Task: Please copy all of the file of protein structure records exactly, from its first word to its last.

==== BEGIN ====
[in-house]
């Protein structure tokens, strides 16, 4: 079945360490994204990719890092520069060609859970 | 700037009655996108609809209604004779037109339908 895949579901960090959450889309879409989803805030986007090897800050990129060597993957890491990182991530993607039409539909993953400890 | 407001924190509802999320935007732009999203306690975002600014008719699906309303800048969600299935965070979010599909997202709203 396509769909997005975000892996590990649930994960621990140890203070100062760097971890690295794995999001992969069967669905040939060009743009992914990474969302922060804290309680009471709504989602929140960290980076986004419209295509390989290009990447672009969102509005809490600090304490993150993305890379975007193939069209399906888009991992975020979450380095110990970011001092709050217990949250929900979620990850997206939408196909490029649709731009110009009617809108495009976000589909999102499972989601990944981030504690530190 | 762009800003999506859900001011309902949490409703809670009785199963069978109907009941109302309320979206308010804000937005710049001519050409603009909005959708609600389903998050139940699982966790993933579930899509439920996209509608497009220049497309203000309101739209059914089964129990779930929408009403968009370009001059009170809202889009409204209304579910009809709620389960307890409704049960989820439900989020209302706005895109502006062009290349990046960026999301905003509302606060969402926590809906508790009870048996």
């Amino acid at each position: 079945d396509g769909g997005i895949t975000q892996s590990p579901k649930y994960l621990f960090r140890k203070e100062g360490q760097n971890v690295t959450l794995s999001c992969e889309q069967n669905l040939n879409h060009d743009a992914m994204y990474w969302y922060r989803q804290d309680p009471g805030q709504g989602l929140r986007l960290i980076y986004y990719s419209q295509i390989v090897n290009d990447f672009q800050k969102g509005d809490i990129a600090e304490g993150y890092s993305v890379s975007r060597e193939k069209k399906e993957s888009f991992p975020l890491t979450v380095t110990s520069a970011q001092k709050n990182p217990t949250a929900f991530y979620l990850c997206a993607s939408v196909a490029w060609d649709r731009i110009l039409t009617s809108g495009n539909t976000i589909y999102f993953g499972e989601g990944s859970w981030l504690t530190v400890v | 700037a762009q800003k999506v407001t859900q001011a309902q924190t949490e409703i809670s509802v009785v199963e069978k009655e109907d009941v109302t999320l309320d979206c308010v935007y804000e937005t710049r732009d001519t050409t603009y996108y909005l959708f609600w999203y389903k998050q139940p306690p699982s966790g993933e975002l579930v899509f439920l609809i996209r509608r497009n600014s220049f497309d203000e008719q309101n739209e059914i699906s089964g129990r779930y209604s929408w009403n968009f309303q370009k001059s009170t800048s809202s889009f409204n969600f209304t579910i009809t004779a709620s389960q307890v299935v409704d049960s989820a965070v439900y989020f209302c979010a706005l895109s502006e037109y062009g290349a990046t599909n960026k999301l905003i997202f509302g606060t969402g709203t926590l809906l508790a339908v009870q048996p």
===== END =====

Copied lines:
[in-house]
């Protein structure tokens, strides 16, 4: 079945360490994204990719890092520069060609859970 | 700037009655996108609809209604004779037109339908 895949579901960090959450889309879409989803805030986007090897800050990129060597993957890491990182991530993607039409539909993953400890 | 407001924190509802999320935007732009999203306690975002600014008719699906309303800048969600299935965070979010599909997202709203 396509769909997005975000892996590990649930994960621990140890203070100062760097971890690295794995999001992969069967669905040939060009743009992914990474969302922060804290309680009471709504989602929140960290980076986004419209295509390989290009990447672009969102509005809490600090304490993150993305890379975007193939069209399906888009991992975020979450380095110990970011001092709050217990949250929900979620990850997206939408196909490029649709731009110009009617809108495009976000589909999102499972989601990944981030504690530190 | 762009800003999506859900001011309902949490409703809670009785199963069978109907009941109302309320979206308010804000937005710049001519050409603009909005959708609600389903998050139940699982966790993933579930899509439920996209509608497009220049497309203000309101739209059914089964129990779930929408009403968009370009001059009170809202889009409204209304579910009809709620389960307890409704049960989820439900989020209302706005895109502006062009290349990046960026999301905003509302606060969402926590809906508790009870048996």
């Amino acid at each position: 079945d396509g769909g997005i895949t975000q892996s590990p579901k649930y994960l621990f960090r140890k203070e100062g360490q760097n971890v690295t959450l794995s999001c992969e889309q069967n669905l040939n879409h060009d743009a992914m994204y990474w969302y922060r989803q804290d309680p009471g805030q709504g989602l929140r986007l960290i980076y986004y990719s419209q295509i390989v090897n290009d990447f672009q800050k969102g509005d809490i990129a600090e304490g993150y890092s993305v890379s975007r060597e193939k069209k399906e993957s888009f991992p975020l890491t979450v380095t110990s520069a970011q001092k709050n990182p217990t949250a929900f991530y979620l990850c997206a993607s939408v196909a490029w060609d649709r731009i110009l039409t009617s809108g495009n539909t976000i589909y999102f993953g499972e989601g990944s859970w981030l504690t530190v400890v | 700037a762009q800003k999506v407001t859900q001011a309902q924190t949490e409703i809670s509802v009785v199963e069978k009655e109907d009941v109302t999320l309320d979206c308010v935007y804000e937005t710049r732009d001519t050409t603009y996108y909005l959708f609600w999203y389903k998050q139940p306690p699982s966790g993933e975002l579930v899509f439920l609809i996209r509608r497009n600014s220049f497309d203000e008719q309101n739209e059914i699906s089964g129990r779930y209604s929408w009403n968009f309303q370009k001059s009170t800048s809202s889009f409204n969600f209304t579910i009809t004779a709620s389960q307890v299935v409704d049960s989820a965070v439900y989020f209302c979010a706005l895109s502006e037109y062009g290349a990046t599909n960026k999301l905003i997202f509302g606060t969402g709203t926590l809906l508790a339908v009870q048996p």